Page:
There is strong evidence that sequestration, a type of cytoadherence, of infected erythrocytes iRBC in brain microvessel plays a key role in CM pathogenesis [8-10]. Studies suggest that the most effective anti-parasite therapy may not be able to guarantee 100% recovery in case of severe malaria. Indeed, sequestered, parasites rapidly return to circulation once the therapy is completed. An important consequence of the cytoadherence phenomenon is the injury of microvessels and consequently, organ damage. Therefore, it is important to administer therapy combining the blocking of cytoadherence with antimalarial drugs for complete recovery. It must also be noted that switching to a different class of var gene can also contribute to immune evasion by the parasites. Therefore, studies involving the role of platelet in cytoadherence are necessary from the perspective of variant transcription of Pf EMP.

Since mice expressing var gene binding proteins on RBC are still under development, most researchers use in vitro studies [11]. A study on children with CM and Uncomplicated Malaria (UM) from South Benin, Africa [12] investigated the cytoadherence phenotypes of iRBC regarding CD36, ICAM-1, and CSPG with numerous var gene transcripts. The study helped in determining the cytoadherence during CM in relationship to a specific transcription profile of Pf EMP-1 variants. In addition, the authors showed increased binding of iRBC to CD36 in CM patients compared to UM. The study further demonstrated that CM isolates highly transcribed var gene groups A, B, var2csa, var3, DC8 and DC13 compared to UM parasites and that group B protein binding to CD36 is predominantly responsible for CM progression. However, it fell short in explaining the specific domain from group B protein that may result in binding. To be therapeutically relevant, the domain of protein involved in binding must be identified. This binding domain could further be used as a target for the development of antibody or inhibitor. Also, this study failed to address the role of platelets in CM pathogenesis. The possibility of a relationship between a parasite's switch to a different class of var gene enabling adhesion to the vascular bed and platelet's presence in spatial-temporal manner, should be considered when exploring underlying mechanism in CM pathogenesis. Therefore, an elaborate study is needed to understand the role of platelet-mediated cytoadherence in CM using similar expression cassettes. Numerous laboratories have attempted to develop var gene transcript expressing mice for the study of the mouse model of cytoadherence [12]. This would reveal the dependence of each category of malaria pathogenesis with different var gene products.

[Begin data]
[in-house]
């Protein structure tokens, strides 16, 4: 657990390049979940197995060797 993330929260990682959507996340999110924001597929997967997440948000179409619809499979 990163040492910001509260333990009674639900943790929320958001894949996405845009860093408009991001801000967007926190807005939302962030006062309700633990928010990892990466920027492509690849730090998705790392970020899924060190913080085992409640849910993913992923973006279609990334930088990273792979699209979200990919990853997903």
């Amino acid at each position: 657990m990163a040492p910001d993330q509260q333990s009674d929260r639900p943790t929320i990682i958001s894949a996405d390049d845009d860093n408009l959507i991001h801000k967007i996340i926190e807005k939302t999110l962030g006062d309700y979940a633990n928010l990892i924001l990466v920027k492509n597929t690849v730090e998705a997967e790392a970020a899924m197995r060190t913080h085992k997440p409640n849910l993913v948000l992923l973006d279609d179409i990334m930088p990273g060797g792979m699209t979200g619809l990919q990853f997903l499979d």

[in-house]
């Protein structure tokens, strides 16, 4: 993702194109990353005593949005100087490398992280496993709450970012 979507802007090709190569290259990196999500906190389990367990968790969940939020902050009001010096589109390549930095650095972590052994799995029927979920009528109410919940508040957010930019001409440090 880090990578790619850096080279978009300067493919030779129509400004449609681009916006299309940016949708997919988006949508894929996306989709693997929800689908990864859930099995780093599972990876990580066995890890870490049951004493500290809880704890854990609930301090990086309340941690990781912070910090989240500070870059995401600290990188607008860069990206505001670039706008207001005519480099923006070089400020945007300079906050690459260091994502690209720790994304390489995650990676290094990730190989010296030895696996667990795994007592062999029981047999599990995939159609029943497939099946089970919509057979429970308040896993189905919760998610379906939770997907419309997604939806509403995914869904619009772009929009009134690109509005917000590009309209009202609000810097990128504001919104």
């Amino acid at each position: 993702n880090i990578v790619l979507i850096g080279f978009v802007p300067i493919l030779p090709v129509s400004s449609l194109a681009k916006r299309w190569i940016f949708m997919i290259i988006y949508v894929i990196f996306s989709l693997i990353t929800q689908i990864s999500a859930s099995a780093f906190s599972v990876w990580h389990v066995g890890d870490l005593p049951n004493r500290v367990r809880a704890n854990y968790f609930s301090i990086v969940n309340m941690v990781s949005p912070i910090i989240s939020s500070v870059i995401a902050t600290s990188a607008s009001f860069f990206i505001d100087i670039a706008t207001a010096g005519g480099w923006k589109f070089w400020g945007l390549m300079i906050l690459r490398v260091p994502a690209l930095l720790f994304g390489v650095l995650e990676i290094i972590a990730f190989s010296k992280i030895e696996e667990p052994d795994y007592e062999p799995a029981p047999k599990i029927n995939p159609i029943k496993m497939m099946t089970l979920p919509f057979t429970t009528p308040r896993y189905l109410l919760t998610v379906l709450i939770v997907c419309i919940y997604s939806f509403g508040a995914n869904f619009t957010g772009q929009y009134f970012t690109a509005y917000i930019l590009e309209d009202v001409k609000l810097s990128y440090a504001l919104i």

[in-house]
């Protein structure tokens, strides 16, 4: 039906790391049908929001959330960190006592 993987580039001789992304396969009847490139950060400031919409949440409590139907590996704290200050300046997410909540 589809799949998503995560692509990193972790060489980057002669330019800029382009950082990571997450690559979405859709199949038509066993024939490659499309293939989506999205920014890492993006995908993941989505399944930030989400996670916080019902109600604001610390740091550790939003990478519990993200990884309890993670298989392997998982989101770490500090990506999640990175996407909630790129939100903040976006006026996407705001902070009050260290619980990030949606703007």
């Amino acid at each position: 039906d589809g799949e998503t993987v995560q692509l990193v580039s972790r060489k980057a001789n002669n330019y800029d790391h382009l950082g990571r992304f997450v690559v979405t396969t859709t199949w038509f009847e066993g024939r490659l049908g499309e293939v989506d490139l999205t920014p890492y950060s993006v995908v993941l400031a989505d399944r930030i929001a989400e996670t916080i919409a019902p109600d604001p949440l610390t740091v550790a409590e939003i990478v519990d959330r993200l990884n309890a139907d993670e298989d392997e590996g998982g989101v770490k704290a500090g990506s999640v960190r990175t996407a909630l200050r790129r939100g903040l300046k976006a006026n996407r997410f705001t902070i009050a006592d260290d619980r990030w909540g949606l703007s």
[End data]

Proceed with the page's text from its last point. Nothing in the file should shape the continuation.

We have demonstrated a role of CD36 in platelet activation in case of malaria infection [4]. Although CD36 is an important platelet receptor in the process, the involvement of platelet surface ICAM-1 cannot be ruled out. Another cell surface protein expressed both on endothelial cells and platelets is the Von WilleBrand Factor (vWf). Expression of this factor is observed high in the serum of patients with malaria [5]. The role of vWf in CM cytoadherence is less studied than in other conditions. In the diseases such as atherosclerosis and thrombosis, vWf is considered as a diagnosis marker and is often the target of therapy [13,14]. Similarly, therapies in autoimmune diseases have also suggested the targeting of CD36 and ICAM-1 in various conditions [15]. Another theory proposes a combination of host-mediated cytoadherence and proinflammatory cytokines, preferably released by platelets, working in tandem to cause cerebrovascular damage [16]. Therefore, the study involving chemokines in combination with cytoadherence is important for complete understanding of the pathogenesis of the condition [17].